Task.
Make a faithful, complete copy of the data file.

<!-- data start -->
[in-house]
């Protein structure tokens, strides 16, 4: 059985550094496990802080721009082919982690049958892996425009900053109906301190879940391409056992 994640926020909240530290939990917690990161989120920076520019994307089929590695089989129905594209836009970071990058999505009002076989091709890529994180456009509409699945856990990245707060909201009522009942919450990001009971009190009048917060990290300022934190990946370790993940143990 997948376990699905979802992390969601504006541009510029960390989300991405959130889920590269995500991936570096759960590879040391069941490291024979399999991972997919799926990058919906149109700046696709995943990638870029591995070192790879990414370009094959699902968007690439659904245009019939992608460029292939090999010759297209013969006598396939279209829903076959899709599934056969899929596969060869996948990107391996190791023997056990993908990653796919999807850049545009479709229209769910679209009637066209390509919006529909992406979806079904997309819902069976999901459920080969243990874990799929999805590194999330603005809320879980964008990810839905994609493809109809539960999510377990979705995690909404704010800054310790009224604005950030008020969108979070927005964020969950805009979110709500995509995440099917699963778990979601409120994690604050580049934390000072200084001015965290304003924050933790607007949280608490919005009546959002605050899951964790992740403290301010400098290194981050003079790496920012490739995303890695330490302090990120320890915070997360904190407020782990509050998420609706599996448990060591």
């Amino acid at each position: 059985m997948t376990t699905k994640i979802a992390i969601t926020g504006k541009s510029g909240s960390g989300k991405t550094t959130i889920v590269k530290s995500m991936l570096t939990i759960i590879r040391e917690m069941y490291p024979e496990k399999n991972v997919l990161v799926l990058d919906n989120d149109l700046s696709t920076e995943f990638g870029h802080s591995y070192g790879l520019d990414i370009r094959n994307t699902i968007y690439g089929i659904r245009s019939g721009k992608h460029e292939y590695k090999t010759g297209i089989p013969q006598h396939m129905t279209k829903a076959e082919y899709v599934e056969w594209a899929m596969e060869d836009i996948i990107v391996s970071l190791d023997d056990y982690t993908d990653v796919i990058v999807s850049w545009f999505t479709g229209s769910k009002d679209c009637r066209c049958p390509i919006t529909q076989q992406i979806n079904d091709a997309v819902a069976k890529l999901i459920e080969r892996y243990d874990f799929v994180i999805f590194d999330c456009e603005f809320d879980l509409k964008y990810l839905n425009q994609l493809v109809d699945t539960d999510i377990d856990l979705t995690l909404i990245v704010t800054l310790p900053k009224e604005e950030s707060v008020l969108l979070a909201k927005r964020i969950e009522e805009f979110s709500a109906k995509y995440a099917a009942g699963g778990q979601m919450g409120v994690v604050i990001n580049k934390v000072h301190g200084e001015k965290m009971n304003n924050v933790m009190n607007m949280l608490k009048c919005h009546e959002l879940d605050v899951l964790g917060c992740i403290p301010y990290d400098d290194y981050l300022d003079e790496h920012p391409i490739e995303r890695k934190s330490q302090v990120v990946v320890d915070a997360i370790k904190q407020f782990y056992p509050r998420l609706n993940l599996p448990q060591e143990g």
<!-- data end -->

[in-house]
């Protein structure tokens, strides 16, 4: 059985550094496990802080721009082919982690049958892996425009900053109906301190879940391409056992 994640926020909240530290939990917690990161989120920076520019994307089929590695089989129905594209836009970071990058999505009002076989091709890529994180456009509409699945856990990245707060909201009522009942919450990001009971009190009048917060990290300022934190990946370790993940143990 997948376990699905979802992390969601504006541009510029960390989300991405959130889920590269995500991936570096759960590879040391069941490291024979399999991972997919799926990058919906149109700046696709995943990638870029591995070192790879990414370009094959699902968007690439659904245009019939992608460029292939090999010759297209013969006598396939279209829903076959899709599934056969899929596969060869996948990107391996190791023997056990993908990653796919999807850049545009479709229209769910679209009637066209390509919006529909992406979806079904997309819902069976999901459920080969243990874990799929999805590194999330603005809320879980964008990810839905994609493809109809539960999510377990979705995690909404704010800054310790009224604005950030008020969108979070927005964020969950805009979110709500995509995440099917699963778990979601409120994690604050580049934390000072200084001015965290304003924050933790607007949280608490919005009546959002605050899951964790992740403290301010400098290194981050003079790496920012490739995303890695330490302090990120320890915070997360904190407020782990509050998420609706599996448990060591």
């Amino acid at each position: 059985m997948t376990t699905k994640i979802a992390i969601t926020g504006k541009s510029g909240s960390g989300k991405t550094t959130i889920v590269k530290s995500m991936l570096t939990i759960i590879r040391e917690m069941y490291p024979e496990k399999n991972v997919l990161v799926l990058d919906n989120d149109l700046s696709t920076e995943f990638g870029h802080s591995y070192g790879l520019d990414i370009r094959n994307t699902i968007y690439g089929i659904r245009s019939g721009k992608h460029e292939y590695k090999t010759g297209i089989p013969q006598h396939m129905t279209k829903a076959e082919y899709v599934e056969w594209a899929m596969e060869d836009i996948i990107v391996s970071l190791d023997d056990y982690t993908d990653v796919i990058v999807s850049w545009f999505t479709g229209s769910k009002d679209c009637r066209c049958p390509i919006t529909q076989q992406i979806n079904d091709a997309v819902a069976k890529l999901i459920e080969r892996y243990d874990f799929v994180i999805f590194d999330c456009e603005f809320d879980l509409k964008y990810l839905n425009q994609l493809v109809d699945t539960d999510i377990d856990l979705t995690l909404i990245v704010t800054l310790p900053k009224e604005e950030s707060v008020l969108l979070a909201k927005r964020i969950e009522e805009f979110s709500a109906k995509y995440a099917a009942g699963g778990q979601m919450g409120v994690v604050i990001n580049k934390v000072h301190g200084e001015k965290m009971n304003n924050v933790m009190n607007m949280l608490k009048c919005h009546e959002l879940d605050v899951l964790g917060c992740i403290p301010y990290d400098d290194y981050l300022d003079e790496h920012p391409i490739e995303r890695k934190s330490q302090v990120v990946v320890d915070a997360i370790k904190q407020f782990y056992p509050r998420l609706n993940l599996p448990q060591e143990g």